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Brian Williams To Stay At NBC: Can He Regain Viewers' Trust?

NBC confirmed Brian Williams will return to the network in a "reduced role," but can the former "Nightly News" anchor regain the viewers' trust?

By Lexie Hammesfahr | June 18, 2015

NBC has confirmed Brian Williams will join the MSNBC team as a breaking news and special reports anchor. 

After filling in for Williams in the aftermath of his scandal, Lester Holt will become the permanent anchor of “Nightly News,” making him the “first black solo anchor of a weekday network nightly newscast.

Williams said in a statement, “I let down my NBC colleagues and our viewers, and I’m determined to earn back their trust.

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"I made a mistake in recalling the events of 12 years ago. ... I want to apologize," Williams said. 

In February, Williams admitted to exaggerating his experience during the Iraq War. He claimed to have been in a helicopter that was shot down by a rocket-propelled grenade. That called into question his coverage of events like Hurricane Katrina.

The move to MSNBC will be a homecoming for Williams, who was an anchor there from 1996 to 2004.

But with Williams reportedly returning in some capacity, can NBC expect viewers to trust him?

Every September, Gallup polls Americans on their trust in the media. Last year, only 18 percent of the country had either a "great deal" or "quite a lot" of confidence in television news.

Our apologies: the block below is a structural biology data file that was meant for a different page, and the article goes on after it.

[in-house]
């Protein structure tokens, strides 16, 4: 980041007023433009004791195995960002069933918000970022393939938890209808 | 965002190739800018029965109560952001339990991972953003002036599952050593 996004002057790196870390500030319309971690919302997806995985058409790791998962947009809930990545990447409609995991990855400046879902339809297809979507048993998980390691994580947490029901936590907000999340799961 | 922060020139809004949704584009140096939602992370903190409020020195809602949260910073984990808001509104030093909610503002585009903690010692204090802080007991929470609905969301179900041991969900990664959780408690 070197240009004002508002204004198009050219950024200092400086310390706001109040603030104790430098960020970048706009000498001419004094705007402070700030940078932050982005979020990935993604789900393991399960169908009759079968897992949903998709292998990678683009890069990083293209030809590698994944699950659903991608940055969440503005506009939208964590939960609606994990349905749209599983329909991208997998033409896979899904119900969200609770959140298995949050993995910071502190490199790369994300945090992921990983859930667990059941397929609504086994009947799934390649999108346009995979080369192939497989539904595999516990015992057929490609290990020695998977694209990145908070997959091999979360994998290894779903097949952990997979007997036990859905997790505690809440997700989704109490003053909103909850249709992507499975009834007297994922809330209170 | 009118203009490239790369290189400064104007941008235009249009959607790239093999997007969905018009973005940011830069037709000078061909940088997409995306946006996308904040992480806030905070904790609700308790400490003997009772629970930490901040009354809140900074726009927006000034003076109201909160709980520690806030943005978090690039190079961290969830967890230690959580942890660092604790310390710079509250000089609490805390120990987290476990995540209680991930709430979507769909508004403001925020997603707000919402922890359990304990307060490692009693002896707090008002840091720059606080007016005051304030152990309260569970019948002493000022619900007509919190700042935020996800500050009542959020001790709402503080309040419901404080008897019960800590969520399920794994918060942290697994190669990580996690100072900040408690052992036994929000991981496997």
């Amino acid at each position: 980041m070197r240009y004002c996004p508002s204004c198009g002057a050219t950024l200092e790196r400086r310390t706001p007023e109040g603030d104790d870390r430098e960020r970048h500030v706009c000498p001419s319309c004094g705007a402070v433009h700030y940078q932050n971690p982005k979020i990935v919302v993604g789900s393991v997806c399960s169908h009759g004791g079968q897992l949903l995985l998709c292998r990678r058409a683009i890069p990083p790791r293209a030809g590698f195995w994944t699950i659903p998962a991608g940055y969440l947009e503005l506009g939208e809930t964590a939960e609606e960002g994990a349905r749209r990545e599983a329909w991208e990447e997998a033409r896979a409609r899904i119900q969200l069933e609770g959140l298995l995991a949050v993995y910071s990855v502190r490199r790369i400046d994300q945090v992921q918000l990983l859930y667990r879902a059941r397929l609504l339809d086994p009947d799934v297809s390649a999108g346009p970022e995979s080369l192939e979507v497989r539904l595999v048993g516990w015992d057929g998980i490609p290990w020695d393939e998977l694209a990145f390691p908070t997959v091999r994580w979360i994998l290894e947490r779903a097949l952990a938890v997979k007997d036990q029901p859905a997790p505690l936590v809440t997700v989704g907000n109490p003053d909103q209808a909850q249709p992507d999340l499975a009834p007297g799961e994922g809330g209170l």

A major point of the negotiations with NBC was reportedly how Williams will apologize for or address the scandal.

We know what you're thinking: but didn't Williams already apologize? 

Sort of. 

He actually apologized for misremembering the events, saying he had actually been in the helicopter behind the one hit by an RPG.

Since he was banned from speaking publicly on the issue, Williams has been silent during his suspension. 

But Thursday, CNN media correspondent Brian Stelter reported Williams has already shot an interview with "Today" host and NBC colleague Matt Lauer. 

It's not yet clear what Williams said in that apparent interview, but taking responsibility could go a long way toward regaining viewers' trust.

This video includes images from Getty Images.

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